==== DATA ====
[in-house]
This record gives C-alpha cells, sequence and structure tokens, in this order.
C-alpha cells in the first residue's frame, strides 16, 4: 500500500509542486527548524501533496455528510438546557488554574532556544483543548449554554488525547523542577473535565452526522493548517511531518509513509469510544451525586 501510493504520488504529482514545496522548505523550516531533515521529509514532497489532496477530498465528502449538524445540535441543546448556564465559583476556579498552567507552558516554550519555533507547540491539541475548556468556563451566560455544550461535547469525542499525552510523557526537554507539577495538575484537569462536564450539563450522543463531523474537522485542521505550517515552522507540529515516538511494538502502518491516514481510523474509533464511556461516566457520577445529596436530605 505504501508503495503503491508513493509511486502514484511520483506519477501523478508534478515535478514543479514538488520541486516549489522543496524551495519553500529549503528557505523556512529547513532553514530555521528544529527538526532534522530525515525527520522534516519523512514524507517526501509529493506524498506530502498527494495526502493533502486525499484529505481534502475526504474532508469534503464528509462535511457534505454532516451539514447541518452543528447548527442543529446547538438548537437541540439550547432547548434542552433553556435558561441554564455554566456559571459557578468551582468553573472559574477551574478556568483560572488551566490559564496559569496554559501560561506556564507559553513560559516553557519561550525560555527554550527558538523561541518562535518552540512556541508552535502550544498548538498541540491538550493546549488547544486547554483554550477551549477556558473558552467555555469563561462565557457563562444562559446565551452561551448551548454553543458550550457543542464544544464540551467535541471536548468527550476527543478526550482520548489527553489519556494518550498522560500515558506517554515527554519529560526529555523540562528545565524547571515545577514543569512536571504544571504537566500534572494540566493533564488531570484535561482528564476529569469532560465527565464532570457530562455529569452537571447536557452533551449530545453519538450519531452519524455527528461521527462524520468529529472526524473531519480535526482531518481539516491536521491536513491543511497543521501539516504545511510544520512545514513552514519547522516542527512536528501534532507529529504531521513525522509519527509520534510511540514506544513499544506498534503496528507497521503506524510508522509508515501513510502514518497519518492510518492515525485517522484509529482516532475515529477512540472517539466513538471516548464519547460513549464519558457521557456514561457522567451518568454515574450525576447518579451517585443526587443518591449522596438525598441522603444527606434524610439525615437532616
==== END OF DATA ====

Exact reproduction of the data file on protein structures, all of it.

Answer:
[in-house]
This record gives C-alpha cells, sequence and structure tokens, in this order.
C-alpha cells in the first residue's frame, strides 16, 4: 500500500509542486527548524501533496455528510438546557488554574532556544483543548449554554488525547523542577473535565452526522493548517511531518509513509469510544451525586 501510493504520488504529482514545496522548505523550516531533515521529509514532497489532496477530498465528502449538524445540535441543546448556564465559583476556579498552567507552558516554550519555533507547540491539541475548556468556563451566560455544550461535547469525542499525552510523557526537554507539577495538575484537569462536564450539563450522543463531523474537522485542521505550517515552522507540529515516538511494538502502518491516514481510523474509533464511556461516566457520577445529596436530605 505504501508503495503503491508513493509511486502514484511520483506519477501523478508534478515535478514543479514538488520541486516549489522543496524551495519553500529549503528557505523556512529547513532553514530555521528544529527538526532534522530525515525527520522534516519523512514524507517526501509529493506524498506530502498527494495526502493533502486525499484529505481534502475526504474532508469534503464528509462535511457534505454532516451539514447541518452543528447548527442543529446547538438548537437541540439550547432547548434542552433553556435558561441554564455554566456559571459557578468551582468553573472559574477551574478556568483560572488551566490559564496559569496554559501560561506556564507559553513560559516553557519561550525560555527554550527558538523561541518562535518552540512556541508552535502550544498548538498541540491538550493546549488547544486547554483554550477551549477556558473558552467555555469563561462565557457563562444562559446565551452561551448551548454553543458550550457543542464544544464540551467535541471536548468527550476527543478526550482520548489527553489519556494518550498522560500515558506517554515527554519529560526529555523540562528545565524547571515545577514543569512536571504544571504537566500534572494540566493533564488531570484535561482528564476529569469532560465527565464532570457530562455529569452537571447536557452533551449530545453519538450519531452519524455527528461521527462524520468529529472526524473531519480535526482531518481539516491536521491536513491543511497543521501539516504545511510544520512545514513552514519547522516542527512536528501534532507529529504531521513525522509519527509520534510511540514506544513499544506498534503496528507497521503506524510508522509508515501513510502514518497519518492510518492515525485517522484509529482516532475515529477512540472517539466513538471516548464519547460513549464519558457521557456514561457522567451518568454515574450525576447518579451517585443526587443518591449522596438525598441522603444527606434524610439525615437532616